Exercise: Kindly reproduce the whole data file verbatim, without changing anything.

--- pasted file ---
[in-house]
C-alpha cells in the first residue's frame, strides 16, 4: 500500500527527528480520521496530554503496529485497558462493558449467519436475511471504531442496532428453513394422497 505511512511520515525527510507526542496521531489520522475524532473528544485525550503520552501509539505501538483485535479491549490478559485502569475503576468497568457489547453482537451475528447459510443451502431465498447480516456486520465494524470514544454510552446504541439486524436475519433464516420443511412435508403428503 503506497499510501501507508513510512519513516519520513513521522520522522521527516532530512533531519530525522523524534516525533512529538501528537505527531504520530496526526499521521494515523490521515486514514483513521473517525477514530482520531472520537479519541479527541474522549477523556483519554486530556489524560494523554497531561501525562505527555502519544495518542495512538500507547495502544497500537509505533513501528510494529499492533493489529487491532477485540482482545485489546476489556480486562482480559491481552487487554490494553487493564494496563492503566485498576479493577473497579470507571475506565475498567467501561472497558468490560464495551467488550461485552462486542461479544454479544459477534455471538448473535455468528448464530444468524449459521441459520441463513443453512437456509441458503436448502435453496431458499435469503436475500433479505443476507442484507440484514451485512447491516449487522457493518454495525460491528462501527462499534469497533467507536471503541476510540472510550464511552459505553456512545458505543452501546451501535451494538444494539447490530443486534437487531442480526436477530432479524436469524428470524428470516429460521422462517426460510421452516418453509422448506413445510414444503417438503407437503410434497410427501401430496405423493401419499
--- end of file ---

[in-house]
C-alpha cells in the first residue's frame, strides 16, 4: 500500500527527528480520521496530554503496529485497558462493558449467519436475511471504531442496532428453513394422497 505511512511520515525527510507526542496521531489520522475524532473528544485525550503520552501509539505501538483485535479491549490478559485502569475503576468497568457489547453482537451475528447459510443451502431465498447480516456486520465494524470514544454510552446504541439486524436475519433464516420443511412435508403428503 503506497499510501501507508513510512519513516519520513513521522520522522521527516532530512533531519530525522523524534516525533512529538501528537505527531504520530496526526499521521494515523490521515486514514483513521473517525477514530482520531472520537479519541479527541474522549477523556483519554486530556489524560494523554497531561501525562505527555502519544495518542495512538500507547495502544497500537509505533513501528510494529499492533493489529487491532477485540482482545485489546476489556480486562482480559491481552487487554490494553487493564494496563492503566485498576479493577473497579470507571475506565475498567467501561472497558468490560464495551467488550461485552462486542461479544454479544459477534455471538448473535455468528448464530444468524449459521441459520441463513443453512437456509441458503436448502435453496431458499435469503436475500433479505443476507442484507440484514451485512447491516449487522457493518454495525460491528462501527462499534469497533467507536471503541476510540472510550464511552459505553456512545458505543452501546451501535451494538444494539447490530443486534437487531442480526436477530432479524436469524428470524428470516429460521422462517426460510421452516418453509422448506413445510414444503417438503407437503410434497410427501401430496405423493401419499